The Gatekeeper

This was around the time of the DCL /Guinness merger and there was a feeling something might be lost in the amalgamation.

“I thought what they wanted was exemplary,” says Morgan. “But what they really wanted was a historian to make it relevant to their business.” He made his case and the history doctor got the gig.

“It was a huge culture shock,” he confides. The project was given two/three floors of a former Crabbies bonded warehouse in Glasgow. “In two, three years we filled it up,” he says. “In pursuit of the quarry, people thought we were asset strippers from Guinness. We had to build trust and establish relationships. As an archivist, I was given exceptional access and it allowed me to understand how the business worked. Building relationships on the supply side helped remarkably when, as a marketer, I needed further help.” Relationship building is key to Morgan’s modus operandi and his undoubted success.

By around 1994, Morgan was spending more time in London talking to marketing people. His boss sensed he had all but completed the project and outgrown the role. It came down to switching or leaving.

He joined the brands publicity department on what he describesd as “wacky projects’. In 1997 Grand Metropolitan and United Distillers merged to become Diageo and Morgan became global marketing director looking after classic and rare malts.

Knowing what Morgan does now – explaining and extolling the virtues and artistry of blended scotch, which is the very heart of Diageo’s scotch whisky business and accounts for 80-90% of global scotch sales – it seems a surprise that he forged his career and made his name marketing single malts.

“Diageo did not have a great reputation for scotch. We did not have any ‘killer’ brands, such as Glenfiddich and The Glenlivet. The 10-year plan was to stay in malt whisky, grow them and make them profitable. We overdelivered,” he says.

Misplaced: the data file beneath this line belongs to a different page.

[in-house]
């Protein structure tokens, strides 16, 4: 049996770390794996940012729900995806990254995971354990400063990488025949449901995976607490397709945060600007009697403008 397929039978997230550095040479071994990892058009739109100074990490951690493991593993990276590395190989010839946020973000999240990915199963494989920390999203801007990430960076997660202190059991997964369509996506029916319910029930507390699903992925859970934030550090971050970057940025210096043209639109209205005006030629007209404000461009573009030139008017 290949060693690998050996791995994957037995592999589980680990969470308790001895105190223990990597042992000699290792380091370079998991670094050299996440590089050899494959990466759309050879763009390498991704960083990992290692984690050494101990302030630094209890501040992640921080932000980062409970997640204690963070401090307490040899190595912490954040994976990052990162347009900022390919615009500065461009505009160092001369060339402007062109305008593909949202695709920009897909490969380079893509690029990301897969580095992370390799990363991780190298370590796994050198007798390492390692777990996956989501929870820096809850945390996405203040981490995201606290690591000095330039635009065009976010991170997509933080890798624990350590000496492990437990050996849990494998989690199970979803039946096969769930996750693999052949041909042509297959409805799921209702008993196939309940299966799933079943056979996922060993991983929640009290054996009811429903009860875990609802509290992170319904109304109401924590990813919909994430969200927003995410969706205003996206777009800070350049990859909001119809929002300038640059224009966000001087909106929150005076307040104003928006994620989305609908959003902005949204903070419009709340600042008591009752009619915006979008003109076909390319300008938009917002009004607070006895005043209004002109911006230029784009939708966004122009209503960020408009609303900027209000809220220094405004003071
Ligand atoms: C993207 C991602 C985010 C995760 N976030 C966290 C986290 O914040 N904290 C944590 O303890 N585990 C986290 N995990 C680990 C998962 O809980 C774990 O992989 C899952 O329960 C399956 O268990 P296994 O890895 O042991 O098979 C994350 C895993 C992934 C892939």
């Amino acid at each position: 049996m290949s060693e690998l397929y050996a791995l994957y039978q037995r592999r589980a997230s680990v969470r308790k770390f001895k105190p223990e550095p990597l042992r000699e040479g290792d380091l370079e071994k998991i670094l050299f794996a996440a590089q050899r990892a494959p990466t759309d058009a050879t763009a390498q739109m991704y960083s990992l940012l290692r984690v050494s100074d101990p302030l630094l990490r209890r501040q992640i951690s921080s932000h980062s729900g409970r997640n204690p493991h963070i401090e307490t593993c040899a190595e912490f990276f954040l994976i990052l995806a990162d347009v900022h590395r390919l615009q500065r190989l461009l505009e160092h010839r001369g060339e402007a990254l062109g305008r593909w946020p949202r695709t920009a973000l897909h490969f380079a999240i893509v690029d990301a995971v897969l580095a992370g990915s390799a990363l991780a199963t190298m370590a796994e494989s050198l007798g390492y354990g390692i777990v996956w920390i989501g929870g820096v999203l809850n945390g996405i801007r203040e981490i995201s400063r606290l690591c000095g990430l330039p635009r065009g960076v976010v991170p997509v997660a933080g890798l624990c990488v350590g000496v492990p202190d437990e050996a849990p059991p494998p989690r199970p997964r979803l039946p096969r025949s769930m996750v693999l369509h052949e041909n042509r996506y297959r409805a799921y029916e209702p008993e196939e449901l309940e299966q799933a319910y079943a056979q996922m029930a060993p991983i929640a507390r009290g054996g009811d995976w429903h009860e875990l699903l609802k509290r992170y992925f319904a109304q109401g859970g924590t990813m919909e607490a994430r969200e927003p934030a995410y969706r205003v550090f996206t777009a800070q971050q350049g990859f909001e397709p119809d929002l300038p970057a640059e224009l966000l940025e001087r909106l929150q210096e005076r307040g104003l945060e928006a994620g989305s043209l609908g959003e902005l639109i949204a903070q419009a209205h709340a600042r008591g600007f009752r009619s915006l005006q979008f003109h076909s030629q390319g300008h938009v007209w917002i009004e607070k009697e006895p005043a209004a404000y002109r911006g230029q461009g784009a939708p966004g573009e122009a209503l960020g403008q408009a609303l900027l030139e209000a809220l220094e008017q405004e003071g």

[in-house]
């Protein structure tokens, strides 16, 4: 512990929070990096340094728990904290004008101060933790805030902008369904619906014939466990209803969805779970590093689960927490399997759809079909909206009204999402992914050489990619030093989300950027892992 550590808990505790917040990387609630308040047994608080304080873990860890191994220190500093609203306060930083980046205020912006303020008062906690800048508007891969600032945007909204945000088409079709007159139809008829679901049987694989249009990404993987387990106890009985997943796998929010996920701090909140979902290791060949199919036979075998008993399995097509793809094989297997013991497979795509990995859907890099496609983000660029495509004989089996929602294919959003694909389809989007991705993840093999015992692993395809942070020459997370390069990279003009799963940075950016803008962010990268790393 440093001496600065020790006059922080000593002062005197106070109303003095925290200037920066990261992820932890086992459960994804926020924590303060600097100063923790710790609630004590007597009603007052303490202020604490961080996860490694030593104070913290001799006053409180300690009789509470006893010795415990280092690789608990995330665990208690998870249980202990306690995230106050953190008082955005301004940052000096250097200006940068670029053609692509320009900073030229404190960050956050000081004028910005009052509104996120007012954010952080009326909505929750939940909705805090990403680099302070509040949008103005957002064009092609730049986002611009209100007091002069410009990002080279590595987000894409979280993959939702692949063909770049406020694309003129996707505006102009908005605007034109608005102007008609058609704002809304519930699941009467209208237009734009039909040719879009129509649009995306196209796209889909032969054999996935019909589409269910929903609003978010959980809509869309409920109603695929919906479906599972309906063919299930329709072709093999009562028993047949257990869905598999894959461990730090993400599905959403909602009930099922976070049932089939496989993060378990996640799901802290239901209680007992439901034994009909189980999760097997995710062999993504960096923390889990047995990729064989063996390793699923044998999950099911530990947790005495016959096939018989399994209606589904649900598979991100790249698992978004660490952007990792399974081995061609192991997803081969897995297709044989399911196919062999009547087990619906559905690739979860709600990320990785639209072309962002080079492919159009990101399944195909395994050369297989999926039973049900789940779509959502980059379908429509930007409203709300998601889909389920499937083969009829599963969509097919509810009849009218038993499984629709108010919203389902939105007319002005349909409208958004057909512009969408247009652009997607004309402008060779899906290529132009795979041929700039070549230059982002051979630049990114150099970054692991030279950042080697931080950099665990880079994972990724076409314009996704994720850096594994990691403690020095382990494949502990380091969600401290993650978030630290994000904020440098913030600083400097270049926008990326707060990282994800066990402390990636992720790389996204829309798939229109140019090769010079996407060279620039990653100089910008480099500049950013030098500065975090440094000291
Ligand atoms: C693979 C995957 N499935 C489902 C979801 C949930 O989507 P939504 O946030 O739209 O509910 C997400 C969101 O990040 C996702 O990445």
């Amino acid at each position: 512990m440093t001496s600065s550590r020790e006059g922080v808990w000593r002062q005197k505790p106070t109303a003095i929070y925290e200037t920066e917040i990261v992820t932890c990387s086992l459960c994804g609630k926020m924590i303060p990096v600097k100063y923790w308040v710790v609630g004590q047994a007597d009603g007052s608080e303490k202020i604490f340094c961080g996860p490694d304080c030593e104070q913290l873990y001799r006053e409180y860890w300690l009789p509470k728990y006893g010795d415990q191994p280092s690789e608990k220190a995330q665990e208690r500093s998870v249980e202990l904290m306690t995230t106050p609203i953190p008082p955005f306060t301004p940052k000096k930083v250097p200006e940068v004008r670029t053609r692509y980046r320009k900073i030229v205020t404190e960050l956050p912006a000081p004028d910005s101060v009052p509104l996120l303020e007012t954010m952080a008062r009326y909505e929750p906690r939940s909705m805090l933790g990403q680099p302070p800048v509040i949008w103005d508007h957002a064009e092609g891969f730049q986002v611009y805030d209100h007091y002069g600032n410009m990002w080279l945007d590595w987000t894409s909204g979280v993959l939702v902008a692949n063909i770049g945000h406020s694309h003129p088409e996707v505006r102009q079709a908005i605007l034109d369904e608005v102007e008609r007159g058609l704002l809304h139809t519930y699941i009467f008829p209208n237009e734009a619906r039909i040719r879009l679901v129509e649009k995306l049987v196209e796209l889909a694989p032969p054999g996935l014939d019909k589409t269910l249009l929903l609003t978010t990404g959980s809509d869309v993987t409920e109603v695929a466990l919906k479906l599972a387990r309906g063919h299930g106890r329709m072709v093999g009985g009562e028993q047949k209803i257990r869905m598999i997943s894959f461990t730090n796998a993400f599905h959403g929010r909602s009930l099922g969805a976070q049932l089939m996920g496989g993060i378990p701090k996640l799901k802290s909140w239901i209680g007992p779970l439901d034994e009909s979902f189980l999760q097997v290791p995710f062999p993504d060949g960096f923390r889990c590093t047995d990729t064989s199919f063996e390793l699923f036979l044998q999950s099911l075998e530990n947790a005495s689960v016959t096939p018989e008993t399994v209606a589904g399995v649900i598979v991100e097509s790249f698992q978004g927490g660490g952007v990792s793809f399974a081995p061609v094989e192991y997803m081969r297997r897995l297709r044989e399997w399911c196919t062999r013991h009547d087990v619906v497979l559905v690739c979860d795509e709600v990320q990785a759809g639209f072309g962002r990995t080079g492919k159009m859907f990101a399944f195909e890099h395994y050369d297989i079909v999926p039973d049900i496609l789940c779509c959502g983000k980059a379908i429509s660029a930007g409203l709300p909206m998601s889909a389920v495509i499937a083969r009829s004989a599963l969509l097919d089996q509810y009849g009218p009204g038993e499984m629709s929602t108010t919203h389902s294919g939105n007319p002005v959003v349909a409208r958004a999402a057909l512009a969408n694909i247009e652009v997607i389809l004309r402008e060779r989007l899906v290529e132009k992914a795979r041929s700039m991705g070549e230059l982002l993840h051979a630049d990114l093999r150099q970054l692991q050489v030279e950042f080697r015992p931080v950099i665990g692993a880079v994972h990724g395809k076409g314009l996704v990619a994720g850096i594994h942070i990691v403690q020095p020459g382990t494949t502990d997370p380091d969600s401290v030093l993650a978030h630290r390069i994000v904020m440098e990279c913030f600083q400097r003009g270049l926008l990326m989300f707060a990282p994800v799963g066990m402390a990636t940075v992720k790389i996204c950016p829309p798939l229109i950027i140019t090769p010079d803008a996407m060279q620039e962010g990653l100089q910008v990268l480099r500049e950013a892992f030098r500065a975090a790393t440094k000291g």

The story started with the classic malts range. Morgan cites Talisker, the Isle of Skye whisky that benefitted from this new approach. Asked which brand he is most proud of Morgan says: “Lagavulin (from Islay) – the brand in our vast portfolio that transcends the tinkering habits of marketers and has a timelessness and reputation for quality that are beyond compare.”

But David Gates, who is now Diageo’s head of premium core spirits, detected that the company was not taking its blends seriously. Whisky anoraks were hoovering up all the stories around single malts. The smell of elitism among the chattering classes. Morgan had probably done too good a job.

He asked Morgan to write a job spec and basically get on with redressing the balance. He foresaw the role as opening up the company to show what it is doing, get close to key opinion formers and let it be known that scotch is the world’s favourite whisky and about 90% of scotch sales are blends.

He wants to move scotch whisky blends away from the “snobby exclusivity and arrogance of single malt nerds” and talks of making it accessible and easy to understand for everyone.

Asked what is there left to do, the gatekeeper, the scotch Heimdall says: “There is a long way to go to dispel some of the misconceptions about scotch whisky, particularly around the quality and complexity of blended scotch whisky.”

I expect Thor drank, or drinks, aquavit. Silly boy. He should talk to the gatekeeper.